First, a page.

According to WWAY in Wilmington, “Brunswick County Schools Superintendent Edward Pruden never imagined the can of worms he would open when he suggested tweaking the staggered schedule plan.”
Apparently, that “can of worms” consisted of objections by school board member Catherine Cooke, which WWAY characterized as a “rant.” Just to reiterate how terrible Cooke is, the station noted that Cooke homeschools her children and wanted The Color Purple banned from schools. What do those facts have to do with changes to school and district schedules? Nothing.
The truth is that schedule changes are always controversial. In Spinning Wheels: The Politics of Urban School Reform (1998), Rick Hess pointed out that changes to school and district schedules are among the most contested school reforms. The reason is obvious. As Hess wrote, “Changing the school day, week, or year forces logistical changes on teachers and community members, creating inconveniences and disrupting established routines.” (p. 111)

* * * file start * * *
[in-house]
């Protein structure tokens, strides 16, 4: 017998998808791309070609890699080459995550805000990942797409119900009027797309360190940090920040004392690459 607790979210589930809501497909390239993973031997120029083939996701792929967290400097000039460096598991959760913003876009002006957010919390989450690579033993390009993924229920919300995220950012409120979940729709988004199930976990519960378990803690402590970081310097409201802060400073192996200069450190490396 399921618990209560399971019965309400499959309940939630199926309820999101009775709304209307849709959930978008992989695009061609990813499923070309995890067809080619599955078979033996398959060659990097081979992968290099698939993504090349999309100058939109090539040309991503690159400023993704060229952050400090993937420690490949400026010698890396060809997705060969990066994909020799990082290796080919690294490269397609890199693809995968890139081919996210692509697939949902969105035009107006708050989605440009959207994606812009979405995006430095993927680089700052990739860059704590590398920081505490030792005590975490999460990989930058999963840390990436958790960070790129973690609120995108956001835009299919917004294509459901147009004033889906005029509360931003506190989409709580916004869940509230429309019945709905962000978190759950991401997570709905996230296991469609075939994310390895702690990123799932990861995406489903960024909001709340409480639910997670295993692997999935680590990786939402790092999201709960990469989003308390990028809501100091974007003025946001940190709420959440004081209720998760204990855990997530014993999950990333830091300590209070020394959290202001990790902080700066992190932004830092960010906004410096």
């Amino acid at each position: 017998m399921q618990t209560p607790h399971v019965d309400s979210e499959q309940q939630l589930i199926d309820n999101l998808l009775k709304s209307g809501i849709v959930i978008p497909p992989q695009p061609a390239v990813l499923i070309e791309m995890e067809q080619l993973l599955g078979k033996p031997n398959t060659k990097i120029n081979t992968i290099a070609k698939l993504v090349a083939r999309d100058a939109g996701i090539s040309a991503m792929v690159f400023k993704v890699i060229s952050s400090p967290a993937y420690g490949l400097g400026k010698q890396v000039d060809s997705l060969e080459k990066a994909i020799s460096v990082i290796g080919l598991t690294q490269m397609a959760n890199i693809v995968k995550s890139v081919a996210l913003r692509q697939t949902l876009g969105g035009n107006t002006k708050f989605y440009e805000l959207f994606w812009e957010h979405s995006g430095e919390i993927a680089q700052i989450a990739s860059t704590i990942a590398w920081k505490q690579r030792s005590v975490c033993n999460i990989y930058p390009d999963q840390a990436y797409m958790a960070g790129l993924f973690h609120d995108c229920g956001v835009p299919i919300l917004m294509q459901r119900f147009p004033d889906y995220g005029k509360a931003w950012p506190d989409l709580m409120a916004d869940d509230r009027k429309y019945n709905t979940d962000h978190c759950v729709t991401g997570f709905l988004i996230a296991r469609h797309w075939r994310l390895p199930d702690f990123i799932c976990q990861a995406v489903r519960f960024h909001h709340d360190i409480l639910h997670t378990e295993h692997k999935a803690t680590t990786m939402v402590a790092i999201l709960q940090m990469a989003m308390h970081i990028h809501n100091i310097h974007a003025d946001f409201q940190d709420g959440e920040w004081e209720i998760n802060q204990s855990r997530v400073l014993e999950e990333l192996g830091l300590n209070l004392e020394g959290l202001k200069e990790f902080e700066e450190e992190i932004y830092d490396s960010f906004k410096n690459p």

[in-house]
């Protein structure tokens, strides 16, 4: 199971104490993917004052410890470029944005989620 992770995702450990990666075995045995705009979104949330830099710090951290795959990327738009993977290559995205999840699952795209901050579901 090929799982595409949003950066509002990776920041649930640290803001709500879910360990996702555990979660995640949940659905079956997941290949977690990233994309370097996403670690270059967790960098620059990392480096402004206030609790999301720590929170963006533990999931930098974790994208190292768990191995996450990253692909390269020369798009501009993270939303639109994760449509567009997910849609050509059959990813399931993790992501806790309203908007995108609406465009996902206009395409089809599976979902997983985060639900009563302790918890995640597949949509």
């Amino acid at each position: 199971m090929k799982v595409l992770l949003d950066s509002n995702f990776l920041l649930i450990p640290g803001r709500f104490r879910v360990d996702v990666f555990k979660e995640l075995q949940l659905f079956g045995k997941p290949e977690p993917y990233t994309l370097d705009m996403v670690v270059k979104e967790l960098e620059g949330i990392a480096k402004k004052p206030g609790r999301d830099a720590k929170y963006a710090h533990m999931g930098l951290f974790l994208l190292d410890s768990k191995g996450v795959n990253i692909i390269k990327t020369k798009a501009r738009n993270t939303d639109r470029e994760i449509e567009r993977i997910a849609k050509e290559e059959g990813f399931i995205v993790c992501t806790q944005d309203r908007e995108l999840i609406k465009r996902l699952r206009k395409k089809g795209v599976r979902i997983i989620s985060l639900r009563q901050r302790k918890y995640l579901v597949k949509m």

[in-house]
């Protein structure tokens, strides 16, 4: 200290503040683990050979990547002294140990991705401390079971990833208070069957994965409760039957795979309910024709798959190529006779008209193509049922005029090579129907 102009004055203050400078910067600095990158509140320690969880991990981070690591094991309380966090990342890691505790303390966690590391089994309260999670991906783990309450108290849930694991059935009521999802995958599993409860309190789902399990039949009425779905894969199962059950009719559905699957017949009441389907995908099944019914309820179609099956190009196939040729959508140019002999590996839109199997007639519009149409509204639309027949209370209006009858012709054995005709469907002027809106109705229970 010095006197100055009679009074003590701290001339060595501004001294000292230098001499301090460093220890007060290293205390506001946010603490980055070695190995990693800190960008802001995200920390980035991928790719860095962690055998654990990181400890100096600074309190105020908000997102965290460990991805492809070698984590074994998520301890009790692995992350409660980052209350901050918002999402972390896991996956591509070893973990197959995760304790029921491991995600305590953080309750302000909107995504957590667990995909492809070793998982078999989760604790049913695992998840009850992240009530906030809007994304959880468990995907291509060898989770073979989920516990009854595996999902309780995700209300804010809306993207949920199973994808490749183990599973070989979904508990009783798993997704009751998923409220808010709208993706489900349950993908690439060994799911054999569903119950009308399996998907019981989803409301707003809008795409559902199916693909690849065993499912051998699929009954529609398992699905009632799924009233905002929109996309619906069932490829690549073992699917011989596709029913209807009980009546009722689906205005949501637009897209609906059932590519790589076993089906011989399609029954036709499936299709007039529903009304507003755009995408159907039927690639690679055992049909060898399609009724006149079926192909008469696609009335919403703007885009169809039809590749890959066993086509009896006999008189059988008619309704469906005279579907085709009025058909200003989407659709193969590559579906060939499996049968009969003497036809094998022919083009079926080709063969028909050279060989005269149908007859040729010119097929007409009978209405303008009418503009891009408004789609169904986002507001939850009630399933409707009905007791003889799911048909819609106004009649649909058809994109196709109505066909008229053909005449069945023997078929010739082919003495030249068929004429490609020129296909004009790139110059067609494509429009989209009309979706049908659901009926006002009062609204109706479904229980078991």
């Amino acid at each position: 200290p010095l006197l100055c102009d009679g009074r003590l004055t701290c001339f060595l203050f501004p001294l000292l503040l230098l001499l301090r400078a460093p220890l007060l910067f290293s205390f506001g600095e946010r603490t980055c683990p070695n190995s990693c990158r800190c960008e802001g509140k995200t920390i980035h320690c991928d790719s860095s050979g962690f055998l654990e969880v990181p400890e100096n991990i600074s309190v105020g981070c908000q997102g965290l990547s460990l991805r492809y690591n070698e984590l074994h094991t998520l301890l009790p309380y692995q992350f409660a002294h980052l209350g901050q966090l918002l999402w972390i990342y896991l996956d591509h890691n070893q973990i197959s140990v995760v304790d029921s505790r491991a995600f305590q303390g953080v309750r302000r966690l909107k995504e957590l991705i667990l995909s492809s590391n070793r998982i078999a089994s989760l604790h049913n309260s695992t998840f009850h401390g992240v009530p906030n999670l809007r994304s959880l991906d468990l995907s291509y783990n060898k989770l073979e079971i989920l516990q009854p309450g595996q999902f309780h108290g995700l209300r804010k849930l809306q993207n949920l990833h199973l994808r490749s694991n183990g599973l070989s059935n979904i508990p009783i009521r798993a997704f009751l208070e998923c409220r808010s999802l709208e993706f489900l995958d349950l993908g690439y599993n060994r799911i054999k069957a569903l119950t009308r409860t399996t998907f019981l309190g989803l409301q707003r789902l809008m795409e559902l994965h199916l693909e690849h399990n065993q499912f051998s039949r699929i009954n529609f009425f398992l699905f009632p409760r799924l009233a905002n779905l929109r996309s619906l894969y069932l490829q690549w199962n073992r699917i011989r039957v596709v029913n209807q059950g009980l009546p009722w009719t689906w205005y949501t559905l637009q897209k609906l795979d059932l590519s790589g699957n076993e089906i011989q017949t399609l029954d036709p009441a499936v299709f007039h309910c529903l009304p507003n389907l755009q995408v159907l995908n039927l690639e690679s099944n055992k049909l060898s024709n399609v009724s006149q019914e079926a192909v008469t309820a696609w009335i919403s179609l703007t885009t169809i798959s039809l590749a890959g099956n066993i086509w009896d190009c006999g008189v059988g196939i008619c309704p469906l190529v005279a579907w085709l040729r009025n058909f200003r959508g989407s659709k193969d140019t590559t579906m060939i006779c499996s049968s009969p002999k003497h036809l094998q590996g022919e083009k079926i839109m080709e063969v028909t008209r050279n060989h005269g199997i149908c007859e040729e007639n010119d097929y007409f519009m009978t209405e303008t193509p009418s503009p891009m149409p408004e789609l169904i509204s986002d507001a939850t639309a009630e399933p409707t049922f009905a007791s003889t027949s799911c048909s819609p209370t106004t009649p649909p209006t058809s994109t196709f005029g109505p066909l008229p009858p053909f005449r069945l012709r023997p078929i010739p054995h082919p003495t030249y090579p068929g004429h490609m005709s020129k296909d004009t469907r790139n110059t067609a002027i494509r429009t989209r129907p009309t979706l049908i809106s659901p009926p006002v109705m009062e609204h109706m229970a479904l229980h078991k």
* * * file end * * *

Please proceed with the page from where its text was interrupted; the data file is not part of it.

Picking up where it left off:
Cooke’s “rant” is not a rant at all. Rather, she responded to changes that are, by nature, controversial. If this debate surprised Superintendent Edward Pruden or WWAY, then their expectations, not Ms. Cooke’s comments, are the problem.